Branded the “Fernando Alonso of the McLaren years” after his return in Bahrain, such criticism of the Spaniard was harsh.
Ever since leaving Formula 1 at the end of 2018, the same question was pretty much played on repeat to Alonso: ‘When will you come back?’
And then we got the answer. Alonso announced he would return to Formula 1 with Alpine for 2021, reuniting with the Enstone outfit with which he had won the 2005 and 2006 Drivers’ titles under their previous identity of Renault.
So the stage was set – Bahrain, the enforced season-opener for the 2021 season, and by Saturday it was like Alonso had never been away.
In an Alpine which looked a contender for Q1 elimination, Alonso powered it through to Q3 and come race day he was soon battling the likes of Ferrari and McLaren for a solid haul of points, just what the doctor ordered for Alpine.
But then it began to fall apart as Alonso slipped from the top 10 and ultimately retired after a sandwich wrapper had got stuck in the brake duct of the A521.
A case of bad luck? Well, ex-Formula 1 racer Jolyon Palmer put it a different way. To his mind, this was the Alonso we saw at McLaren shortly before his exit, prioritising ding-dong battles and maximum attack over the most important part of a race weekend…points.
“I don’t know if Alonso would have minded parking it up halfway through the race,” said Palmer on the Chequered Flag podcast.
“He’d had his scrap, it was typical Alonso, putting it all on the line in the opening laps, getting in amongst the McLarens, the Ferraris, and you just thought ‘he’s coming alive from nowhere’.
“The guy who made Q3 when we didn’t know he could definitely make it out of Q1, it was a very Alonso-ish weekend, but sadly also then in the way it all petered out into nothing.
“He was outside the top 10 and parked it up halfway through. It was Alonso from the McLaren years, sadly.
“All getting the most he could out of the car from what we could see but no points, and the team no points – they are struggling.”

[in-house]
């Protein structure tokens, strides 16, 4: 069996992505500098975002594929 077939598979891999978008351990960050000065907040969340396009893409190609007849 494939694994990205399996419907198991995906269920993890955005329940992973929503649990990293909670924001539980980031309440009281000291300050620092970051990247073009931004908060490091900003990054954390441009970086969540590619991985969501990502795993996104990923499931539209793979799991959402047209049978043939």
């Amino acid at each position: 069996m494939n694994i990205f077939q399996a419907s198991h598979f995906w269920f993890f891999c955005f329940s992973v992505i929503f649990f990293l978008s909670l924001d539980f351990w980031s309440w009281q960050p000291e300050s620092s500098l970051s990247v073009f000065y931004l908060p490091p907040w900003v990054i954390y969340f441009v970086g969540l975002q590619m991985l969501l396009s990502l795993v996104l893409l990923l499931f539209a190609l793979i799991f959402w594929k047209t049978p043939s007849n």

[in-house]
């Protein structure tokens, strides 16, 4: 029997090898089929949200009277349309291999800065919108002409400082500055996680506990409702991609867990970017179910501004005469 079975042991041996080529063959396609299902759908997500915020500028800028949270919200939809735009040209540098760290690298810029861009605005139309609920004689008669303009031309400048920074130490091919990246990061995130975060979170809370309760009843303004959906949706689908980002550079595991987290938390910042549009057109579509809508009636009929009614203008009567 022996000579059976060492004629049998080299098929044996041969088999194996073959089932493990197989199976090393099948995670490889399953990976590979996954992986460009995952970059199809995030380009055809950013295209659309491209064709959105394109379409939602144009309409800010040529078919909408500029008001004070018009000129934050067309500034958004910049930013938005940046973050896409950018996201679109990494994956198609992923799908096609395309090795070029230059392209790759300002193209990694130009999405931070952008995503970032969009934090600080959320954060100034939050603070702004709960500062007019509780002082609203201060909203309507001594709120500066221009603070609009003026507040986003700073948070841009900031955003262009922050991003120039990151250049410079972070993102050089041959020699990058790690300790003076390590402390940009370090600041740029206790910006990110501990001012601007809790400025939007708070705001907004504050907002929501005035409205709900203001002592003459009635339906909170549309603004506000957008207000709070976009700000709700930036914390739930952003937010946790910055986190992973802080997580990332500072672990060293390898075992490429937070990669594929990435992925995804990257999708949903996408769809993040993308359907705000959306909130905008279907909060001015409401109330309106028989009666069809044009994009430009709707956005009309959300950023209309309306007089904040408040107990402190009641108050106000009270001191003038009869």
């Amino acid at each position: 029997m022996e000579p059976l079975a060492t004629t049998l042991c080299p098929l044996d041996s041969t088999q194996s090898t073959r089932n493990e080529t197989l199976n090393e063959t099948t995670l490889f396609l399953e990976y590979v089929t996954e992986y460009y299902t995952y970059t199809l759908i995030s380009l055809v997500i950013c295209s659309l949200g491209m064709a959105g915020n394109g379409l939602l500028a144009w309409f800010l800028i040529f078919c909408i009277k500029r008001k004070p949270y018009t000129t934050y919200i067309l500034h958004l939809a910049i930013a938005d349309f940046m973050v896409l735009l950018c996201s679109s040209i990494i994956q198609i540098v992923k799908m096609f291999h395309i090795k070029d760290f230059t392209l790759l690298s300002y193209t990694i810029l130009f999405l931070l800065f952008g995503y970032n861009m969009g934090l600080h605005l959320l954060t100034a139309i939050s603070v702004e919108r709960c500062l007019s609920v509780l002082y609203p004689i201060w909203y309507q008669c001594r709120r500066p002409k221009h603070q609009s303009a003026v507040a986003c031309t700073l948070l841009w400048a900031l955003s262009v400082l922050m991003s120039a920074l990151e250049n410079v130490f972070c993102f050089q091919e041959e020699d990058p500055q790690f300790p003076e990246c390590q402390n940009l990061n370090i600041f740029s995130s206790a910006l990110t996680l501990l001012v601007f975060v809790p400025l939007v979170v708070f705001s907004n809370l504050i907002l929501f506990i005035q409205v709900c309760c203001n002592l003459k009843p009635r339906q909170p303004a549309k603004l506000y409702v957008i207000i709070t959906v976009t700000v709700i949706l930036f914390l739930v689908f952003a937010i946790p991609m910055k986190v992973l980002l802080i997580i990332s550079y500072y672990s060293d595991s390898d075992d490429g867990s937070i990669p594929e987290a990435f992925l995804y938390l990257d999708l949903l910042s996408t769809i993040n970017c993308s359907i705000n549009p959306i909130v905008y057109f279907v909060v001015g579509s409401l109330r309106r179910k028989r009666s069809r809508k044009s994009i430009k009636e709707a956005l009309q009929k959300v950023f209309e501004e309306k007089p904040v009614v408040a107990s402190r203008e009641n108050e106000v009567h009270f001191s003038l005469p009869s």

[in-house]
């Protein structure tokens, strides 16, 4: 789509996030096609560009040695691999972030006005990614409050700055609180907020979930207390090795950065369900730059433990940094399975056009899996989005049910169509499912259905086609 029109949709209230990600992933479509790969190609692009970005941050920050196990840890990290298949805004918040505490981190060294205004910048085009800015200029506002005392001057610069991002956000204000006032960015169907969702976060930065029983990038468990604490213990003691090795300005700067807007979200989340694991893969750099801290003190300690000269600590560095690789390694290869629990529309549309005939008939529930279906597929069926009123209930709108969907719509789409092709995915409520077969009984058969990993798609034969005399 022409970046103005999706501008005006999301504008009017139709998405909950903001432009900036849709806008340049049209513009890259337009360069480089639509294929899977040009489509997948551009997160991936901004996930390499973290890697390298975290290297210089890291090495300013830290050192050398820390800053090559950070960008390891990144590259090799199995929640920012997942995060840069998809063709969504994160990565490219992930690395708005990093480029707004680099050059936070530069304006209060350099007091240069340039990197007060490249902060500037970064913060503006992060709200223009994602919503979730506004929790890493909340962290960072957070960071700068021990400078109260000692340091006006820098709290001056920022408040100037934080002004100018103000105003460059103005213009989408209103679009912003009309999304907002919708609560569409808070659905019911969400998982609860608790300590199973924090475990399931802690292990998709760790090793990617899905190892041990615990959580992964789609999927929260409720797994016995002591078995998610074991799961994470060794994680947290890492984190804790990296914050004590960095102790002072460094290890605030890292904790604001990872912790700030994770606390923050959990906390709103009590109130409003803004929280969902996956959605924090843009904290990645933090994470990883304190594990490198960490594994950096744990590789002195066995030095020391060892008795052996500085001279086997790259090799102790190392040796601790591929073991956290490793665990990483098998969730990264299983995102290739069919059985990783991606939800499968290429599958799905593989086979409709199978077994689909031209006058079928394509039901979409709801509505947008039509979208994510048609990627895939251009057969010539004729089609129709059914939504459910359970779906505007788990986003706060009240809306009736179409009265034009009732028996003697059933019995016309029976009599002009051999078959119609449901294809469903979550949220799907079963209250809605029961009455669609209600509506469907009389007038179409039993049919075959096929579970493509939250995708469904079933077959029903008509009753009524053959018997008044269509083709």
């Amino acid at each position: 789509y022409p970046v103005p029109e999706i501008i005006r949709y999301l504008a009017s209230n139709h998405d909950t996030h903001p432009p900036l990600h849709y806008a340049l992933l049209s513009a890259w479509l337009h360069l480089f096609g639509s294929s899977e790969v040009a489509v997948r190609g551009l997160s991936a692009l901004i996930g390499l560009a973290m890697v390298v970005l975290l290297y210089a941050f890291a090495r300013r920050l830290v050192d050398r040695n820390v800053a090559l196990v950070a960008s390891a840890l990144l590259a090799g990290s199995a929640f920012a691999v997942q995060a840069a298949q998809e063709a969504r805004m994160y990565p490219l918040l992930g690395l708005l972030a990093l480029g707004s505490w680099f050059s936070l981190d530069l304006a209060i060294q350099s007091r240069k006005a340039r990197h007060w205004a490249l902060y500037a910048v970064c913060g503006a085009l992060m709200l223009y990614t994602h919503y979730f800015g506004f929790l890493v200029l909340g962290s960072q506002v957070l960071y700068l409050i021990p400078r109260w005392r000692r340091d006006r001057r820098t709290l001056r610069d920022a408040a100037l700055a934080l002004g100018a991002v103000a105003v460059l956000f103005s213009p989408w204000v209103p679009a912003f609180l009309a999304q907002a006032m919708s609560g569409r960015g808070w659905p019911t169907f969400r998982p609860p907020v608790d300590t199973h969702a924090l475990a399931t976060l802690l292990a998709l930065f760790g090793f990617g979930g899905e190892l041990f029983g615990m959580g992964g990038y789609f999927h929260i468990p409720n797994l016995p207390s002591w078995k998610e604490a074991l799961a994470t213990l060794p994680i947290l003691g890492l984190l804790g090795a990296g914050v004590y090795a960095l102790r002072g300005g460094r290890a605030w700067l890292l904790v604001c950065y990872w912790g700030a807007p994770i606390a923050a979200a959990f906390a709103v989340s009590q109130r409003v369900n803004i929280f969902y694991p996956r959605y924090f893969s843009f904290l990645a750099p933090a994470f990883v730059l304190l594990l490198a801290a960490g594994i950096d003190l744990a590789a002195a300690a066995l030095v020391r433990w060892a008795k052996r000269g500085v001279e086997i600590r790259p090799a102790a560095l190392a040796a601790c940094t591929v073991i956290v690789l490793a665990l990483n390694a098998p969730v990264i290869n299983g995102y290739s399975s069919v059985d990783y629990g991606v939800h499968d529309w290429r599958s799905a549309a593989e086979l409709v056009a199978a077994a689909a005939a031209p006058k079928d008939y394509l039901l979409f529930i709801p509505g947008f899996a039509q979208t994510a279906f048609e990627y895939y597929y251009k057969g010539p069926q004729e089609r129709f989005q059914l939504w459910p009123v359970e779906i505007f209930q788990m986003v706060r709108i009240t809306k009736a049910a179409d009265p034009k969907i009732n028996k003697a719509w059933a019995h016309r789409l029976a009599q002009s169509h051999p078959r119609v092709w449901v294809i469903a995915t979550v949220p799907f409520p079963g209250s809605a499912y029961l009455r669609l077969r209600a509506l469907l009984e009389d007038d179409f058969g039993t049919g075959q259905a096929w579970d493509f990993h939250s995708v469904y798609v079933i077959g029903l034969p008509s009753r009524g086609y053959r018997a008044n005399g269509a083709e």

The first important point to make here is that Alonso retired as a result of the wrapper in the brakes, so it is a safe bet this contributed heavily to the Spaniard’s ailing pace as the race progressed.
Palmer does make a valid point when he says Alpine cannot afford to come away from races empty-handed, especially since it seems McLaren, Ferrari and AlphaTauri are ahead on pace in that midfield scrap.
But at the same time, Alpine and everyone in the Formula 1 paddock know exactly what you will get with Alonso.
He is not a driver content in the midfield. He knew 2021 would not be about fighting for wins, he was prepared to take the pain and help Alpine develop and ace the new regulations coming in 2022 and by then, he certainly wants to be a race winner again.
So while Alonso does need to think of finishing races and bringing home the points, it is hard to see how he could do that in the Alpine without squeezing out every drop of performance.
If he played it safe, that would allow the pace advantage of teams like McLaren, Ferrari and AlphaTauri to kick in. While Formula 1 is far too dependent on the machinery, this is a situation where Alpine need a driver of Alonso’s pedigree to make all the difference.
Alonso is a driver who naturally takes the spotlight with him. He is a brand within Formula 1 and as we saw at McLaren, especially during the days with Honda, his passion and impatience to be the best can sometimes manifest into controversy.
But if Alpine want to have a successful 2021 season, Alonso needs to have his “scrap”, he must come alive from nowhere and while Bahrain did not produce points in the end, the remaining 22 races are sure to.